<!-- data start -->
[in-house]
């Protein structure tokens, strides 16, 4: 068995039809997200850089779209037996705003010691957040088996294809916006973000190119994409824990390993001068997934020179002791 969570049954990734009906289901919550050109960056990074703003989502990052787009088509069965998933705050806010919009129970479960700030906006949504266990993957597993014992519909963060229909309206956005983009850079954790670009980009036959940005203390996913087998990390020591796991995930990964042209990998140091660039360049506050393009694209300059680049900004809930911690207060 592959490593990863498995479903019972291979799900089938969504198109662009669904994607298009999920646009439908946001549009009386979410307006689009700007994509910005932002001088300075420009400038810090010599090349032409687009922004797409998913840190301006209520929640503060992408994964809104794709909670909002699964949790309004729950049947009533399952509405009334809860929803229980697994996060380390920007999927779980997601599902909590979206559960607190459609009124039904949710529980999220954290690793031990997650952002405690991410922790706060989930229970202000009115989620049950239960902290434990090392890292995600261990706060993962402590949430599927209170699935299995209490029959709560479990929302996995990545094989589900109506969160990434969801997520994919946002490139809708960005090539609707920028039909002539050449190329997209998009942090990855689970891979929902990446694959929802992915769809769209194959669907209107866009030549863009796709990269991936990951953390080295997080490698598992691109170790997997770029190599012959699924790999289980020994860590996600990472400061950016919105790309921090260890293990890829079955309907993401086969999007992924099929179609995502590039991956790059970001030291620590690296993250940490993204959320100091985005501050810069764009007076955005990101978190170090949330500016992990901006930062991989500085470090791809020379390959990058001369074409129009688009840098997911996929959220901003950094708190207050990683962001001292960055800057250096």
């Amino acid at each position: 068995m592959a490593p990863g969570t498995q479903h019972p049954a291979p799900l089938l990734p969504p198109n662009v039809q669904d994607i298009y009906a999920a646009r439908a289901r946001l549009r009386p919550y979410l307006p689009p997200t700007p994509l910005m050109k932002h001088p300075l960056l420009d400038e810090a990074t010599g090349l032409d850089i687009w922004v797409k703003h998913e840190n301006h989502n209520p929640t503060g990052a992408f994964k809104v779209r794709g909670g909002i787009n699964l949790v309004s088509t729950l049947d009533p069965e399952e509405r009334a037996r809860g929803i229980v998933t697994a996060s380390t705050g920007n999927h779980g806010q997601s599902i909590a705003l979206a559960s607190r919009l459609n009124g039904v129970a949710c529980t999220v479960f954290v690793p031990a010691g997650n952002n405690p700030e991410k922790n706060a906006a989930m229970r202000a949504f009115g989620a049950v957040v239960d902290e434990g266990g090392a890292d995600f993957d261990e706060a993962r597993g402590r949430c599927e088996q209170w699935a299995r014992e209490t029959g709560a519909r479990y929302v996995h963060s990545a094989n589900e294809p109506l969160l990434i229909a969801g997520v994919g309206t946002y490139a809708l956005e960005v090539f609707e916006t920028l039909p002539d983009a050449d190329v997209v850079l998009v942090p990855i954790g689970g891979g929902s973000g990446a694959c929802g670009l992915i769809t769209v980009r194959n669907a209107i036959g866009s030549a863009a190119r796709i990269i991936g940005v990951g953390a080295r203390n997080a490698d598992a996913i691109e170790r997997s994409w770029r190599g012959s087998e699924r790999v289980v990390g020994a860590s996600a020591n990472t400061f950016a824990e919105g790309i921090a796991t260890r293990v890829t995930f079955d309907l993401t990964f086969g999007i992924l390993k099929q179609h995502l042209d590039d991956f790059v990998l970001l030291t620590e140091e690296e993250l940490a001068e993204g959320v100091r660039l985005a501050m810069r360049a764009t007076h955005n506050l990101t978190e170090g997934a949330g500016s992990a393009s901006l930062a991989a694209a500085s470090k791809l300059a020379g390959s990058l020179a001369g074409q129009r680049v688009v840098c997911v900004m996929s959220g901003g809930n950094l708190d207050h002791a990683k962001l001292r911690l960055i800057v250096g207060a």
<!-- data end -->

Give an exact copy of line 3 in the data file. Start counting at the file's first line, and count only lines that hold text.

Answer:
């Amino acid at each position: 068995m592959a490593p990863g969570t498995q479903h019972p049954a291979p799900l089938l990734p969504p198109n662009v039809q669904d994607i298009y009906a999920a646009r439908a289901r946001l549009r009386p919550y979410l307006p689009p997200t700007p994509l910005m050109k932002h001088p300075l960056l420009d400038e810090a990074t010599g090349l032409d850089i687009w922004v797409k703003h998913e840190n301006h989502n209520p929640t503060g990052a992408f994964k809104v779209r794709g909670g909002i787009n699964l949790v309004s088509t729950l049947d009533p069965e399952e509405r009334a037996r809860g929803i229980v998933t697994a996060s380390t705050g920007n999927h779980g806010q997601s599902i909590a705003l979206a559960s607190r919009l459609n009124g039904v129970a949710c529980t999220v479960f954290v690793p031990a010691g997650n952002n405690p700030e991410k922790n706060a906006a989930m229970r202000a949504f009115g989620a049950v957040v239960d902290e434990g266990g090392a890292d995600f993957d261990e706060a993962r597993g402590r949430c599927e088996q209170w699935a299995r014992e209490t029959g709560a519909r479990y929302v996995h963060s990545a094989n589900e294809p109506l969160l990434i229909a969801g997520v994919g309206t946002y490139a809708l956005e960005v090539f609707e916006t920028l039909p002539d983009a050449d190329v997209v850079l998009v942090p990855i954790g689970g891979g929902s973000g990446a694959c929802g670009l992915i769809t769209v980009r194959n669907a209107i036959g866009s030549a863009a190119r796709i990269i991936g940005v990951g953390a080295r203390n997080a490698d598992a996913i691109e170790r997997s994409w770029r190599g012959s087998e699924r790999v289980v990390g020994a860590s996600a020591n990472t400061f950016a824990e919105g790309i921090a796991t260890r293990v890829t995930f079955d309907l993401t990964f086969g999007i992924l390993k099929q179609h995502l042209d590039d991956f790059v990998l970001l030291t620590e140091e690296e993250l940490a001068e993204g959320v100091r660039l985005a501050m810069r360049a764009t007076h955005n506050l990101t978190e170090g997934a949330g500016s992990a393009s901006l930062a991989a694209a500085s470090k791809l300059a020379g390959s990058l020179a001369g074409q129009r680049v688009v840098c997911v900004m996929s959220g901003g809930n950094l708190d207050h002791a990683k962001l001292r911690l960055i800057v250096g207060a």